Heaven’s Not Cruel: Just Like Heaven Festival
Goldenvoice’s second go (this week) at nostalgia, came in the form of Just Like Heaven, a welcome return to the pre-covid music festival vibe. The indie rock festival of “headliners with no official headliner” offered a full day of entertainment, though a twelve-hour festival day honestly feels excessive, after having gone so long without enduring crowds. I guess I’d rather one day than two especially when most of the two-day fests are cluttered with filler hype bands (in my day we called them buzz bands), but Peaches in the afternoon doesn’t hit the same way Peaches hits at night. These are the sacrifices that are made when filling an entire day with indie rock royalty.
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Though Peaches crushed her set at 2:05 pm, nearly half of the attendees hadn’t even arrived. The forever queen of electro-filth still managed to steal the early half of the day, as did Wolf Parade’s performance of “Apologies to Queen Mary”, especially their rendition of “I’ll Believe in Anything”, which remained part of the highlights of the even as a whole. The Shins, who had one of the best participatory audiences (over 40) I’ve ever seen, played through a career-defining catalog of songs including, “Kissing the Lipless” “Simple Song” , “Caring is Creepy”, and “Phantom Limb”. Unfortunately, an exhausted fan caused James Mercer to halt the bands performance mid set, while security was called in. It turned out to be a false alarm, and required a lot of extra energy to regain the audience from, but Mercer was able to bring the audience around with their set’s closing rendition of “New Slang”, and a Tom Petty cover of “American Girl” snuck into “Sleeping Lessons”.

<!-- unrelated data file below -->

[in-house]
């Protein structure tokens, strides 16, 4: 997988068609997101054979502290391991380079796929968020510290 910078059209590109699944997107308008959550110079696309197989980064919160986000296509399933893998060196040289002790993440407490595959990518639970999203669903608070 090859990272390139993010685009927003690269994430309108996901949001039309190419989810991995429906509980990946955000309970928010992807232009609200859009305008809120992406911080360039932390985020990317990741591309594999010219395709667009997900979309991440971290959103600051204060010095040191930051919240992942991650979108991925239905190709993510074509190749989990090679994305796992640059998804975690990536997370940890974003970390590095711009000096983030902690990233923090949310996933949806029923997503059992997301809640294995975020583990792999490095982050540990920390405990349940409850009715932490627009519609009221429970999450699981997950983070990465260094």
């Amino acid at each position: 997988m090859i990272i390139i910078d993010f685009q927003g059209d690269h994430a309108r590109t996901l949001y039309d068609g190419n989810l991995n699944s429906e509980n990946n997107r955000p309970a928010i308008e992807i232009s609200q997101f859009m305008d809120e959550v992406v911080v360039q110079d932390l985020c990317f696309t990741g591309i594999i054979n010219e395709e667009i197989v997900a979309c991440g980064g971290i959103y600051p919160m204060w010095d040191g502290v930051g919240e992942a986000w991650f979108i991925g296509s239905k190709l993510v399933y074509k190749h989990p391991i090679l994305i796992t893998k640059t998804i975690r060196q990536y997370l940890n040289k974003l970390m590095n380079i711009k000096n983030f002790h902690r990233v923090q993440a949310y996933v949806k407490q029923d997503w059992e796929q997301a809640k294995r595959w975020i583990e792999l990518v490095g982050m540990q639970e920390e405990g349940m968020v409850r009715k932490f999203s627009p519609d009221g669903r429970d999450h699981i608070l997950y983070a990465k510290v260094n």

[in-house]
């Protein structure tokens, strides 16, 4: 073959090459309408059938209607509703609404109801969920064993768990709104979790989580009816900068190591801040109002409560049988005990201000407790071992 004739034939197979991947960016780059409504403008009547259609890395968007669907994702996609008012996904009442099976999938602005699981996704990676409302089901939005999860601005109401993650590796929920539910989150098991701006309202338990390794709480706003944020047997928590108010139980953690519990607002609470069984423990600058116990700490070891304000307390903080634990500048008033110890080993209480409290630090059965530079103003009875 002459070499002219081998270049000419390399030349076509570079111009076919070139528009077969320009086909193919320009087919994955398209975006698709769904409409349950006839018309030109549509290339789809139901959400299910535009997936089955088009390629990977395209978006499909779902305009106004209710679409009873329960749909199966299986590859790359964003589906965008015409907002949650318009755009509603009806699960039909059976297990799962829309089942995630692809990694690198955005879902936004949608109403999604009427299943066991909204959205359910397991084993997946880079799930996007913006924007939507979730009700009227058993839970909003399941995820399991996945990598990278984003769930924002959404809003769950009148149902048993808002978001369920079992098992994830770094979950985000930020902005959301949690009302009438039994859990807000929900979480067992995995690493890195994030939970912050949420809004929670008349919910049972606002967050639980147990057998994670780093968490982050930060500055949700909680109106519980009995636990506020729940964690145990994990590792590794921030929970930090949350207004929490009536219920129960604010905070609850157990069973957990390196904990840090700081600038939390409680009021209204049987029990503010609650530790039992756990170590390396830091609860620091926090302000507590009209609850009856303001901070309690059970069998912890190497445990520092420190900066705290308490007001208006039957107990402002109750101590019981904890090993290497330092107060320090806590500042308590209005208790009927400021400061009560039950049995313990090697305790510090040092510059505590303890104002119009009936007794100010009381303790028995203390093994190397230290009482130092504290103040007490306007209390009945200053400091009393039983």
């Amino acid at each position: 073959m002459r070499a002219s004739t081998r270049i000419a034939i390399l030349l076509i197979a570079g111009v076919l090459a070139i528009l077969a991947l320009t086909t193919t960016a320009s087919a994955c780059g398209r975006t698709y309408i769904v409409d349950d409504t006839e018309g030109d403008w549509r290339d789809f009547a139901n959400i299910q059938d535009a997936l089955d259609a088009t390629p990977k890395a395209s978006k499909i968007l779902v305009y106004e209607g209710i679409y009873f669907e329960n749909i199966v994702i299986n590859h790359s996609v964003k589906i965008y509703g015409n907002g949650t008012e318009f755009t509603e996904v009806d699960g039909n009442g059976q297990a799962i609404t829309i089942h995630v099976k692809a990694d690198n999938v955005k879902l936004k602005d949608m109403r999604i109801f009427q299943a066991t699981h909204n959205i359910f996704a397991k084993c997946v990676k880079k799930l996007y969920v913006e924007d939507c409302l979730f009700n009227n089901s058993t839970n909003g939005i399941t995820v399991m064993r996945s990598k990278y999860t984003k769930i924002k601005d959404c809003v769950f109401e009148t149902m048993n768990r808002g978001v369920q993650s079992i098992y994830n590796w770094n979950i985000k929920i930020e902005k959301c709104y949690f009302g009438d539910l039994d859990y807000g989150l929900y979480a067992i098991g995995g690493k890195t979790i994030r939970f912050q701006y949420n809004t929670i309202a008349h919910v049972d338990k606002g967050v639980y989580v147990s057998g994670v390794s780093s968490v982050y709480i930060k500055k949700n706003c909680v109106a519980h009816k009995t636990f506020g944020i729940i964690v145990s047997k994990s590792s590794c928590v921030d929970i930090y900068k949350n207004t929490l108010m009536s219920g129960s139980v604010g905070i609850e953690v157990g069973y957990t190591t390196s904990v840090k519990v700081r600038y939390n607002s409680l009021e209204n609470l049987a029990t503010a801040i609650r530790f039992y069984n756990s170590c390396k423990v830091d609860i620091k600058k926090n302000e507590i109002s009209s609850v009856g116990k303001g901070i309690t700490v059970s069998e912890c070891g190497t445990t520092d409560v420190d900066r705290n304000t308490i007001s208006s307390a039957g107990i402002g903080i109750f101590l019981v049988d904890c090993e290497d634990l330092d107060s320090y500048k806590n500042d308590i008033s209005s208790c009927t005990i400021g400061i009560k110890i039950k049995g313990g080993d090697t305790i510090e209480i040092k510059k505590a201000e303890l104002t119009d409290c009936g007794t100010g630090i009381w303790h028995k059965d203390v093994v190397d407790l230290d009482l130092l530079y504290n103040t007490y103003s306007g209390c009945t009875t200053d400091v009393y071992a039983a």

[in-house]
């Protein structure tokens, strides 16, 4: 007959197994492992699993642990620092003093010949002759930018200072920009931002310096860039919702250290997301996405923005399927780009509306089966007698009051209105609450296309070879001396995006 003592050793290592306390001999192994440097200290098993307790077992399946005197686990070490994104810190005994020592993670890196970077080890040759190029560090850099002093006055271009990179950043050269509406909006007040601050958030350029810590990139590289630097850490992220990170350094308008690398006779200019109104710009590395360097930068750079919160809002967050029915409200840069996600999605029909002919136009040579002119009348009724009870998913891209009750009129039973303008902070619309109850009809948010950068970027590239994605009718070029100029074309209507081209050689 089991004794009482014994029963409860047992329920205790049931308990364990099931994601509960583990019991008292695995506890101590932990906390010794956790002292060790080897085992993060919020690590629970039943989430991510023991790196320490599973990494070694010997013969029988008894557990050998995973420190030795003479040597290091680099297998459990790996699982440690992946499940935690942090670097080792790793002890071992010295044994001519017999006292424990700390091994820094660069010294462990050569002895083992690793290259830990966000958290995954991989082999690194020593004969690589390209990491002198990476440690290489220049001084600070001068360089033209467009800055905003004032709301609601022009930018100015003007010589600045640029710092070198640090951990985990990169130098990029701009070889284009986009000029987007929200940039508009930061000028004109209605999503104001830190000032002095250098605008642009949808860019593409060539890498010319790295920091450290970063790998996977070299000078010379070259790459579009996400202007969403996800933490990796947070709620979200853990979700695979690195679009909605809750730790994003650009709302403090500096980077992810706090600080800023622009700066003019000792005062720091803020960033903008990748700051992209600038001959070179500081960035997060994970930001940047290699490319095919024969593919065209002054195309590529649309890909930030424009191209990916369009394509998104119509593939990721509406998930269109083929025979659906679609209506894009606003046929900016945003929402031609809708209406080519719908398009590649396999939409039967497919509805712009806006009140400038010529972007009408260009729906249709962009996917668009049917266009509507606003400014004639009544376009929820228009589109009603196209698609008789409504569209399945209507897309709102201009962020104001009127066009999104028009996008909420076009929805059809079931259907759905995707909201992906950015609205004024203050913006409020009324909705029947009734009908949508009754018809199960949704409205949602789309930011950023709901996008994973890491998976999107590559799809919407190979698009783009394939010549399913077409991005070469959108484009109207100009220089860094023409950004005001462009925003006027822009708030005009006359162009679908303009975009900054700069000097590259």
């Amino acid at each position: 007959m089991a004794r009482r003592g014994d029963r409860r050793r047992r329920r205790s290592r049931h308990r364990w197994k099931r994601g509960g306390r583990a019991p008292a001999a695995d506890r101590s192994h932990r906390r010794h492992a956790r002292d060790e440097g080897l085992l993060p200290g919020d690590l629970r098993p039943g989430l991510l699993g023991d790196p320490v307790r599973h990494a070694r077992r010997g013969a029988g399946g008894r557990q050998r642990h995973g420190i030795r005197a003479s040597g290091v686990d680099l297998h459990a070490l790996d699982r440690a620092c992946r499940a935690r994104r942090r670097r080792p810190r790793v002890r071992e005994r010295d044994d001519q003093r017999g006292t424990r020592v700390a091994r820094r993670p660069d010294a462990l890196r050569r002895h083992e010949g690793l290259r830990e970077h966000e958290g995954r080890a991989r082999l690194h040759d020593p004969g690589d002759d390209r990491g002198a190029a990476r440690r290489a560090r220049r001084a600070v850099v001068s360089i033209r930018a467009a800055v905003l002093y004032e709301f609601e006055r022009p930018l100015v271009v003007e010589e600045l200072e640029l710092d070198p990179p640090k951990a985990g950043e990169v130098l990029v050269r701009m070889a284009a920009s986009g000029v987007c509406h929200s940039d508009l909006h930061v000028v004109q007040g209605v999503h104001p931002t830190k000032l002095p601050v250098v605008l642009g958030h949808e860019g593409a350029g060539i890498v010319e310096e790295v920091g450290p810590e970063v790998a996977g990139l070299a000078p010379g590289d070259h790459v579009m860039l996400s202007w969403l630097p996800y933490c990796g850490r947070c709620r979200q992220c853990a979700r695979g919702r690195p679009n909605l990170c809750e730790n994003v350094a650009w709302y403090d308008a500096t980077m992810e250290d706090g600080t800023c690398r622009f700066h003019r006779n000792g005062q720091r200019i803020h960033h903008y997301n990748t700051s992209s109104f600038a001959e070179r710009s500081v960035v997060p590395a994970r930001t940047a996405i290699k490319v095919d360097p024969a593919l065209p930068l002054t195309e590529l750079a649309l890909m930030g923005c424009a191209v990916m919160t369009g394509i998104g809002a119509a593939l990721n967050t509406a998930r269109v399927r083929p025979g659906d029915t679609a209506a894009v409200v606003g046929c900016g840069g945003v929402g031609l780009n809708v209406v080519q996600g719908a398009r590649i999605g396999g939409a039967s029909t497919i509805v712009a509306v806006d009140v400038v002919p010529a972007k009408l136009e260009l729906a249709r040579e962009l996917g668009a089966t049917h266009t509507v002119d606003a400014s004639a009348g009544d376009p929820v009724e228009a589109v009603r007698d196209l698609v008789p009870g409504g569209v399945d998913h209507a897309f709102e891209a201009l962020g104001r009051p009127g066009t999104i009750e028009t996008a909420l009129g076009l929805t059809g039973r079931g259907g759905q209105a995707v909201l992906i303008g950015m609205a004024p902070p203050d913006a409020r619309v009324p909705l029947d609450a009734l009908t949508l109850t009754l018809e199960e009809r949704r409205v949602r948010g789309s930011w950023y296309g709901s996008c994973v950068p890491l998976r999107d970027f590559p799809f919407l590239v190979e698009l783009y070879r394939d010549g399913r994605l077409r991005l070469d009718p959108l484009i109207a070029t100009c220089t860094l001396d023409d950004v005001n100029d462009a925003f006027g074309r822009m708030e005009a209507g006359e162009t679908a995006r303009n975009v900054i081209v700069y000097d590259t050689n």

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It hardly felt like five years since I had seen The Shins at Arroyo Seco five years ago, in the same venue, on the same stage that I saw Tom Petty perform one of his last LA concerts. It was a touching and fitting tribute to one of rock and roll’s best, and a brilliant way to end their set. While the Shins were blending the mellow with their distorted melodies, Chromeo was keeping the energy high for audience favorite performances of “Old 45’s” and “Fancy Footwork”. It was surprising to me how many people were engaged with Chromeo, as I hadn’t heard or seen anything from them in nearly a decade. It was more energy than I saw at the Shins or Modest Mouse, and remained one of the days top performances.
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Modest Mouse followed the Shins with a mixed bag set including opener “Dramamine”, “Paper thin Walls”, “Tiny Cities Made of Ashes”, and “Dashboard”. The second half of their set was more forgettable, and a lot of the audience snuck out to MIA who had the evenings highest energy. MIA’s Performances of “Boyz” and “Jimmy” were set highlights, but her encore performance of “Paper Planes” would be the night’s best. Interpol closed out with a singles heavy set including “Evil”, a 20 year anniversary performance of PDA and Obstacle 1 and a two song encore with their sophomore slump breaker “Slow Hands”. Overall the festival was a welcome return to live music and a better day as a whole music-wise than Cruel World earlier this month. Except Bauhaus. Bauhaus at cruel world > Just Like Heaven.
Words by: Dave Unbuckled
Photos by: Pedro Carrera